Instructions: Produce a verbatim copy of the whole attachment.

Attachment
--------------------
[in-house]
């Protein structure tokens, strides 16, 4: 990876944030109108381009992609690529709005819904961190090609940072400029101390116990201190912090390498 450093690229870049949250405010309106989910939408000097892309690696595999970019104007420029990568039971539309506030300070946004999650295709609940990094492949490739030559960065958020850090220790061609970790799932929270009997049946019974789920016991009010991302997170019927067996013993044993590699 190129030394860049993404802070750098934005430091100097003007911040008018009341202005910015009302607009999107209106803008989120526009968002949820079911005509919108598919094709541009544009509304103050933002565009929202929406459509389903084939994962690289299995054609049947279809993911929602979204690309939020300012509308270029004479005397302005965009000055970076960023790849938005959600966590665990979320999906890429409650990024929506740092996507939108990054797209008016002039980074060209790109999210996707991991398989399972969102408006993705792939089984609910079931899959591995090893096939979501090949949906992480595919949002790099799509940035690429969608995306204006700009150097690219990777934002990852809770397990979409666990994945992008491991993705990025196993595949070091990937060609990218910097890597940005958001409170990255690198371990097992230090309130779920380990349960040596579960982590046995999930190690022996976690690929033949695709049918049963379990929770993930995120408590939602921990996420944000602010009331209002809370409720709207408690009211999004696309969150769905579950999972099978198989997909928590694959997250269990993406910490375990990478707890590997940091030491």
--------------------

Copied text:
[in-house]
């Protein structure tokens, strides 16, 4: 990876944030109108381009992609690529709005819904961190090609940072400029101390116990201190912090390498 450093690229870049949250405010309106989910939408000097892309690696595999970019104007420029990568039971539309506030300070946004999650295709609940990094492949490739030559960065958020850090220790061609970790799932929270009997049946019974789920016991009010991302997170019927067996013993044993590699 190129030394860049993404802070750098934005430091100097003007911040008018009341202005910015009302607009999107209106803008989120526009968002949820079911005509919108598919094709541009544009509304103050933002565009929202929406459509389903084939994962690289299995054609049947279809993911929602979204690309939020300012509308270029004479005397302005965009000055970076960023790849938005959600966590665990979320999906890429409650990024929506740092996507939108990054797209008016002039980074060209790109999210996707991991398989399972969102408006993705792939089984609910079931899959591995090893096939979501090949949906992480595919949002790099799509940035690429969608995306204006700009150097690219990777934002990852809770397990979409666990994945992008491991993705990025196993595949070091990937060609990218910097890597940005958001409170990255690198371990097992230090309130779920380990349960040596579960982590046995999930190690022996976690690929033949695709049918049963379990929770993930995120408590939602921990996420944000602010009331209002809370409720709207408690009211999004696309969150769905579950999972099978198989997909928590694959997250269990993406910490375990990478707890590997940091030491």